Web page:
Post-Border Line by South Korean photographer Jinhyun Cha is a visual contemplation of the 160-mile border between North and South Korea and the ideologies that overlap within it. The Demilitarized Zone (DMZ) was created as a result of Cold War interventions in the region by the Soviet Union and the United States that led to the Korean War. The DMZ now functions as a consumer-driven tourist destination, with “Peace Parks” and “Unification Observatories” with entrance fees, souvenirs for purchase, and photo opportunities. For the artist, this commodification of conflict is at odds with this war’s fraught legacy. Through his thoughtfully composed black-and-white images taken within the DMZ, Cha presents a counter-narrative that reflects upon “the calamity caused by ideological conflicts and boundaries between remembering and forgetting.”

Jinhyun Cha (b. 1973) is a documentary photographer based in South Korea. He earned an MFA in Photography from Kyung-sung University and completed a doctoral course at Hong-ik University. His first photography project, Portraits of 108, won the grand prize in the first Sangsang-madang Korean Photographer’s Fellowship in 2008, and the Asian Pioneer Photographer Award at the 6th Dali International Photo Festival in China in 2015. In 2016, he was chosen as a finalist in the Daegu Photography Biennale in Korea. In 2017, his work was exhibited at the Go-Eun Museum of Photography in Busan and in 2018 at FotoFest Biennale in Houston, Texas. This is Cha’s first solo exhibition of Post-Border Line in the United States.

Catherine Haley Epstein - 03-29-19

Catherine Haley Epstein, My Nose Made Me Do It
February 1st - March 29, 2019
Opening Reception: February 1st from 6-8pm (calendar)

Pushdot Studio
2505 SE 11th Avenue, Suite 104
Suite 104 - in the Ford Building, enter on Division Street
Portland, OR 97202
Mon-Fri. 8:30am to 5:00pm, free admission

Catherine Haley Epstein is an award-winning writer, artist, designer and curator. Over the past eight years she has pioneered the incorporation of scent into her visual and conceptual art practice. The effect has been an entirely new and more abstract dynamic to her work.

Mixing scent requires chance, knowledge and courage. In this installation, "My Nose Made Me Do It," the artist has combined visuals with which she has been obsessed for over twenty years in the same manner she has combined scent materials - with love, patience and curiosity. The installation is a weaving of philosophy, art history and multimedia where scent, visuals, text and sculpture become distilled tales of her nose journey to date.

Most recently Catherine attended the Bread Loaf Writers' Conference at Middlebury College in Vermont, and spoke at the Society of Illustrators in New York on her writing and scent practice. She is a multimedia artist and has recently done educational programming around scent at the Portland Art Museum, and with Public Annex, who serves community artists with disabilities. In 2016 she was selected to exhibit her experimental fragrance project at the inaugural AIX Scent Fair at the Hammer Museum in Los Angeles. She is the recipient of the 2017 Perfumed Plume Award in Fragrance Journalism, for her writing on the use of scent as an art medium, and has served on the panel for Visual Artist grants for the National Endowment for the Arts.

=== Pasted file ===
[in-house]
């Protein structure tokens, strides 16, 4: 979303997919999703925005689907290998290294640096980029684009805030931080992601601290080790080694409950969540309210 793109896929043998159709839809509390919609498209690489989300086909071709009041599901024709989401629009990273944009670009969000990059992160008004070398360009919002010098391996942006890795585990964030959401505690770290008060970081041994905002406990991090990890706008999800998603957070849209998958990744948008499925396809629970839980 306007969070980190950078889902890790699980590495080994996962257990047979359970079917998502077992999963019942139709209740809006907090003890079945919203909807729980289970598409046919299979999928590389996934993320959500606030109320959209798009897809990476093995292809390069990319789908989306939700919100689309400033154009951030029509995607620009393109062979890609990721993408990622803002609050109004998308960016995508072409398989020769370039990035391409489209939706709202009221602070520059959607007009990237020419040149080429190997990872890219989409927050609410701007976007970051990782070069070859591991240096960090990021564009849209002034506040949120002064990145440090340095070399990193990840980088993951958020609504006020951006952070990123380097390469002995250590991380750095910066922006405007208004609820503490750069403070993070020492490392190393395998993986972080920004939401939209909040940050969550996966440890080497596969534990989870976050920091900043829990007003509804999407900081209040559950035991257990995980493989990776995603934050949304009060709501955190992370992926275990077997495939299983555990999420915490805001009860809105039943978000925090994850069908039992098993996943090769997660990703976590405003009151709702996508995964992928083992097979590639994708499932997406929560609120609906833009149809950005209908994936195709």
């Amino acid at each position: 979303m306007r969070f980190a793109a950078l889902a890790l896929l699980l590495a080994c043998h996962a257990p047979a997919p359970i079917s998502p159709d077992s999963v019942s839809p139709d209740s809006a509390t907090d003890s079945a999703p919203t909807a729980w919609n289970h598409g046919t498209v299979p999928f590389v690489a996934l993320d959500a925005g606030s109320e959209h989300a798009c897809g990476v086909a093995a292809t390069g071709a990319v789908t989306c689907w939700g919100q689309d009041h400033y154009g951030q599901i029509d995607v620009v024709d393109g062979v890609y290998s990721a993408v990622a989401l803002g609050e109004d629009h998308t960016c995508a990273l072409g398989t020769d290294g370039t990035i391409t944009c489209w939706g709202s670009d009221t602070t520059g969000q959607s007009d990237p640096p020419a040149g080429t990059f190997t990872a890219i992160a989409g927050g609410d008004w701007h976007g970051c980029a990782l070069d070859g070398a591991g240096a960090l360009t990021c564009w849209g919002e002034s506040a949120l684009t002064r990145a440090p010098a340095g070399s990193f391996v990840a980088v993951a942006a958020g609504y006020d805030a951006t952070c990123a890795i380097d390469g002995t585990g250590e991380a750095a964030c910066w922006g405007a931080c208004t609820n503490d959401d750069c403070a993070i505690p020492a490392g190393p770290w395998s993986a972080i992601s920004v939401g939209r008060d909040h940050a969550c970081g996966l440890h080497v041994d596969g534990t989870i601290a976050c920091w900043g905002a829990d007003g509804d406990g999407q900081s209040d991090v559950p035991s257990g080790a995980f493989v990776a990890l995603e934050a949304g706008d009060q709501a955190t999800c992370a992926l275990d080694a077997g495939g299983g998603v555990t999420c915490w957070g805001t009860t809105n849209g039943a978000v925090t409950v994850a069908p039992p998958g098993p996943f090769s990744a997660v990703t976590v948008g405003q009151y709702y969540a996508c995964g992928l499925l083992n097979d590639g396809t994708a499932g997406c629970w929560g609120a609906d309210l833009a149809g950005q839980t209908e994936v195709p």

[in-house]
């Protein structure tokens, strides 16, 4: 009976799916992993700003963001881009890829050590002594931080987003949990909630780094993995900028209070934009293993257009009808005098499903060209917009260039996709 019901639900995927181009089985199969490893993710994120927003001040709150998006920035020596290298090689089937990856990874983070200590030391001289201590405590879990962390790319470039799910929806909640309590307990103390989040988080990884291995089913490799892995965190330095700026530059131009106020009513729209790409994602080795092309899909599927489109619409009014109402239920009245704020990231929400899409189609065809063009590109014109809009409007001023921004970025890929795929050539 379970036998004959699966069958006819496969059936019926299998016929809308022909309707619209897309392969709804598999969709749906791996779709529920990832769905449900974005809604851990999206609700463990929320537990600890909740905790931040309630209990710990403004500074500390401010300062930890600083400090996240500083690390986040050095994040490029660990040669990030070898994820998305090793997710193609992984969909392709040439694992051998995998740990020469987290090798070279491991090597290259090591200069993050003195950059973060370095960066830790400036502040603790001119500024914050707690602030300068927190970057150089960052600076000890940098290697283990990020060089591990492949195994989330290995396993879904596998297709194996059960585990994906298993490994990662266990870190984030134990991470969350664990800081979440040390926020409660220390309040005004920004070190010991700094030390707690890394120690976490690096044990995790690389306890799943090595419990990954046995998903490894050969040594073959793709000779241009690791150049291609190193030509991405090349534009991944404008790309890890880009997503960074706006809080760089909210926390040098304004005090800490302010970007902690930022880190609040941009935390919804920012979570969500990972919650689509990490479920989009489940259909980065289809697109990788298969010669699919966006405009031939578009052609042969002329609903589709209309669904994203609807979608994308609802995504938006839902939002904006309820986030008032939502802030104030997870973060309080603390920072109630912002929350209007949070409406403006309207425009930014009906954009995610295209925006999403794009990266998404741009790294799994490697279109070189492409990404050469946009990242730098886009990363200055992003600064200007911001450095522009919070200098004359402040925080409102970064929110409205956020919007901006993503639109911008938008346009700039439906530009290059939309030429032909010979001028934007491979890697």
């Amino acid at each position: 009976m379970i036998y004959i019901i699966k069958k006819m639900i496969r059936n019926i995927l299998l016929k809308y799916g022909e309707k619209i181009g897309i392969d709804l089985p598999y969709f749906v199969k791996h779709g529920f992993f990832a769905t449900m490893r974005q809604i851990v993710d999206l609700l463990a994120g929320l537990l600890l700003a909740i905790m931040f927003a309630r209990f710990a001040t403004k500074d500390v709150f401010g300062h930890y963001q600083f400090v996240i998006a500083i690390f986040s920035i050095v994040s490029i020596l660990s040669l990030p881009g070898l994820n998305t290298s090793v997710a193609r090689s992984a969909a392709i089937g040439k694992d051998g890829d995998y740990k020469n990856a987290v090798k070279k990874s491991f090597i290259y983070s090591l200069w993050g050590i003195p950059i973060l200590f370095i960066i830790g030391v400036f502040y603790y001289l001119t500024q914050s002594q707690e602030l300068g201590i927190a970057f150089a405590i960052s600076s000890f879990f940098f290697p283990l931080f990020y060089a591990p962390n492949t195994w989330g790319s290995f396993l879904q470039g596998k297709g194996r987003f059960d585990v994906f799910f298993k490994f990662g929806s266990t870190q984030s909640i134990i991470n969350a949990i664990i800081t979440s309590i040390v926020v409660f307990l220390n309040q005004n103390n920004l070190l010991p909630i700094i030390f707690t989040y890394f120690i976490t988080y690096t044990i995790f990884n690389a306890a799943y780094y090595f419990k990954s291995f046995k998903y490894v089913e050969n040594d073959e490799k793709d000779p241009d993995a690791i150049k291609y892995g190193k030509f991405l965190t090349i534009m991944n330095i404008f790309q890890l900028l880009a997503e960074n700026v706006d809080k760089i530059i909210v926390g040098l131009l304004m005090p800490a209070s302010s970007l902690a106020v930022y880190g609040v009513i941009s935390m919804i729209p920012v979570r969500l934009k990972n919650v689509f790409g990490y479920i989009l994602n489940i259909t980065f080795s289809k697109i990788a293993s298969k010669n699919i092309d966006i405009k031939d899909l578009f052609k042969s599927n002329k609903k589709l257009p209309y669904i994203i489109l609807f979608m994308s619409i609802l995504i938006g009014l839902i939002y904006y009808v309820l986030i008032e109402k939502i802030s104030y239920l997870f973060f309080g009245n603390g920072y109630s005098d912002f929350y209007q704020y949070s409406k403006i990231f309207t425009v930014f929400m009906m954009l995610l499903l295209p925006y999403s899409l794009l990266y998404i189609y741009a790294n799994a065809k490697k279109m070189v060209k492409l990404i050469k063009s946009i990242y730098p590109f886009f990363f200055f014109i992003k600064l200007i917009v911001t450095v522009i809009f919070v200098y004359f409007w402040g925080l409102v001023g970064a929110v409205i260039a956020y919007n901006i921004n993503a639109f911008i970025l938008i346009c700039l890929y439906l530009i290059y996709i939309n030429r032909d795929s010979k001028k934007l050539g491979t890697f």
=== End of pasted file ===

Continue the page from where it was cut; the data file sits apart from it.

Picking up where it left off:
You may find Catherine’s portfolio at and her essays at (instagram/twitter @mindmarrow).

Jesse Rieser 03-01-19

Jesse Rieser, The Changing Landscape of American Retail

February 2 – March 1, 2019 (calendar)

Camerawork Gallery
301 N. Graham Street, Portland, OR 97227
Located in Lorenzen Conference Center - Legacy Emanuel Medical Center Campus.
9am - 6pm, Monday-Saturday, Sunday, 10am-4pm
Free off street parking available, Stair and elevator access, TriMet Routes 4, 24 and 44
Event is free and open to the public

Beginning in 2015, The Changing Landscape of American Retail is an ongoing documentation of the shift from traditional brick-and-mortar locations where we once socialized and interacted with our community to the stark and generic structures that house shipping, fulfillment, call, and server centers, now essential for E-commerce.
Like memories, familiar retail entities are fading away. Today, they stand as modern-day ruins and architectural artifacts that reach into the not-so-distant past of our own maturing interests and evolving identities.

Toys “R” Us brings back of memories of avoiding my brother’s aerial assaults of red dodge balls and Nerf guns while simultaneously ignoring my mother’s plea to stop tearing into brand-new boxes of Teenage Mutant Ninja Turtle action figures and Lego Pirate sets.